Good luck with your shooting and lens shopping!

  7. Sounds like you live in New Zealand. Hope all is well for you and the recovery is well underway.

    Will definitely look forward to your review of the MKIII if it makes an appearance. And you have certainly put in a lot of thought about acquiring the most appropriate camera body.


  8. Hi Greg,

    How are you? Have you been out shooting with your 70-300 L? The camera shop I patronise recommended the Tamron 70-300 VC as a respectable alternative. Think I’ll stick with the Canon lens cos it seems like a keeper, especially if I get a weather resistant Canon body in the future.

    Incidentally, I have a question about software…think I can email you about it off this thread?


  9. I hadn’t researched the Tamron 70-300 VC at all until you mentioned it, but the reviews are mostly positive and say the image quality is on par with the Canon 70-200 f/4, which supposedly is an incredibly sharp lens. The price is pretty attractive as well (1/3 the cost of the Canon). Without personally comparing images between the lenses, it seems like build quality and weather sealing are the differentiating factors.

    I haven’t actually had a chance to get out much with the 70-300 the last couple weeks but hope to do so soon.

    I will e-mail you separately.

  10. I also only recently realised that there are quite a number of forums discussing both lenses. I wanted to share one of them with you but I could not find it again. Anyway, one of the contributors to that forum tested the Canon 70-300L & 70-200L f/4 and the Tamron 70-300 VC lenses and it’s quite obvious from the photos he posted that the L lenses are sharper and have more contrast. I looked at another site here: http://www.flickr.com/photos/kinematic/5201223253/ and the moment the photo loaded, I could immediately tell the difference in sharpness between them. And so indeed, the Canon L lens captures more detail and is sharper. If enlarged, I can imagine the differences will be even more obvious. Nevertheless, most people would find a compare and contrast pointless, so those who choose the Tamron will certainly assess they have good image quality for the value of the lens. Cheers!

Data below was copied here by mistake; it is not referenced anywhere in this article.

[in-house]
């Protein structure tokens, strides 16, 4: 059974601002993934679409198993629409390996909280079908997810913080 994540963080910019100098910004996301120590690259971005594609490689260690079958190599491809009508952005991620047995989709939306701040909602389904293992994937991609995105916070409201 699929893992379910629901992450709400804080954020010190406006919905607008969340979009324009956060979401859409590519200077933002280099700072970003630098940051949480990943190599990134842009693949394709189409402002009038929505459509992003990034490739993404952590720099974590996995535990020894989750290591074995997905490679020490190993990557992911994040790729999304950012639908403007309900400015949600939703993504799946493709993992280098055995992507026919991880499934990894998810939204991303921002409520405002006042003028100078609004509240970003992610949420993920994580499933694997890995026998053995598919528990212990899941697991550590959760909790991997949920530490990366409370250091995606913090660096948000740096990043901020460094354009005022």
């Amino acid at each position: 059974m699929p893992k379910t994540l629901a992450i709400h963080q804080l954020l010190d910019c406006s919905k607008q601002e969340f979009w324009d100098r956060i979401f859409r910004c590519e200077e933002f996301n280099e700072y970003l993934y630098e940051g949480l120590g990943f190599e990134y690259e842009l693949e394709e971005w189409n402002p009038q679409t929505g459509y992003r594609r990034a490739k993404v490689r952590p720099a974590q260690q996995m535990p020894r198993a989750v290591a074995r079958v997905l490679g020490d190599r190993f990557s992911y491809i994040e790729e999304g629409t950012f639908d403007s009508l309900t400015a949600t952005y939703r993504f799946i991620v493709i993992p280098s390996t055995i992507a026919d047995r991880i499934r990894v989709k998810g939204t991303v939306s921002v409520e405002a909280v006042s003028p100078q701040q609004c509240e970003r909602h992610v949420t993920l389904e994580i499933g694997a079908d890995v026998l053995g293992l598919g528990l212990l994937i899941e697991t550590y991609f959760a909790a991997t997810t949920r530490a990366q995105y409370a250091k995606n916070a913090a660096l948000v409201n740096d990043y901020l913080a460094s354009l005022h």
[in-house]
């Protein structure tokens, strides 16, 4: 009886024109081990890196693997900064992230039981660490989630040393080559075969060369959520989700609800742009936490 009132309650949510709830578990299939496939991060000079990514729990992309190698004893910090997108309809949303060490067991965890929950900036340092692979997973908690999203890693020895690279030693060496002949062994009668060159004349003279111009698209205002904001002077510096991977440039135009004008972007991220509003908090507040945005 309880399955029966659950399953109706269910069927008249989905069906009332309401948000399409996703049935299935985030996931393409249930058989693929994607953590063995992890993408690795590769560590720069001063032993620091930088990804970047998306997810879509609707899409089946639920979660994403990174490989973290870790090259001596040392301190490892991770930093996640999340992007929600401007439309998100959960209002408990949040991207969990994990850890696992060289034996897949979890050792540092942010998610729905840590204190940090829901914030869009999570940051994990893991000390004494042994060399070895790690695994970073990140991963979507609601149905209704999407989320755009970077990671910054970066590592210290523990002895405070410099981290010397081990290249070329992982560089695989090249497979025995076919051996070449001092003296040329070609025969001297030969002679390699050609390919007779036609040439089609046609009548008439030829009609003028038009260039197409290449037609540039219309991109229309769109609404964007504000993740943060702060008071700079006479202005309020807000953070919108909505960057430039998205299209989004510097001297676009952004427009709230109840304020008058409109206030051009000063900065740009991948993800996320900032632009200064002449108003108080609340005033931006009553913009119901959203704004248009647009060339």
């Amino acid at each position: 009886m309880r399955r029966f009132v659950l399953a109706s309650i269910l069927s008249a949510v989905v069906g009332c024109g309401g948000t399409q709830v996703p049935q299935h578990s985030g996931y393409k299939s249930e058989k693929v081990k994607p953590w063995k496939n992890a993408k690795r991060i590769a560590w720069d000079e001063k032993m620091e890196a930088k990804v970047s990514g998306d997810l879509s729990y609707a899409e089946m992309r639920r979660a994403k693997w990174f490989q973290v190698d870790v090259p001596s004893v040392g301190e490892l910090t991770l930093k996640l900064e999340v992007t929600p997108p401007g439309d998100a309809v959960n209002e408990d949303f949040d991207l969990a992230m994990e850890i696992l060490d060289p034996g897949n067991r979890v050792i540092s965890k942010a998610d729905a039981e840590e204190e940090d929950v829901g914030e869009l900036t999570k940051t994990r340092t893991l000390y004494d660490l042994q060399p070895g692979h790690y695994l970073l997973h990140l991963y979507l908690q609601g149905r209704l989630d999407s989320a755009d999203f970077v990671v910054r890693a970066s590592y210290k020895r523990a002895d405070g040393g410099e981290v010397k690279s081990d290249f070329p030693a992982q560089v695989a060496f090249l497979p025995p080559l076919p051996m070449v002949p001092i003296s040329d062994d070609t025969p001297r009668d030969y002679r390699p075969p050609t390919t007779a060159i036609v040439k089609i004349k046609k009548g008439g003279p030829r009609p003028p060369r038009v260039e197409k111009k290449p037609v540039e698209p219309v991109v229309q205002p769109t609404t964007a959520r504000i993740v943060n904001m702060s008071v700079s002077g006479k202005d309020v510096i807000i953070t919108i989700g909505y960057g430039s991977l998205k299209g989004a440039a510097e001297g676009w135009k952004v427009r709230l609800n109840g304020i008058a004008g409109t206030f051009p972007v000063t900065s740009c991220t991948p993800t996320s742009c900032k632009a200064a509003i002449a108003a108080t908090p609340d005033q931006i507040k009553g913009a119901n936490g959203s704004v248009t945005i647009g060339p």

11. Agreed … many people wouldn’t care about a tiny difference in sharpness and contrast if they can pay 1/3 the price. Some might like the Tamron just simply due to the color — black blends in more and doesn’t look like an expensive telephoto lens.

  12. I am thinking of getting the 70-300L for use at night at football games. The field is well lit and I will be down where the action is and where the light is best. How do you think this lens will handle the task? I have a 5D Mark II. The other option is a 70-200L USM and a 2x teleconvertor. What do you think?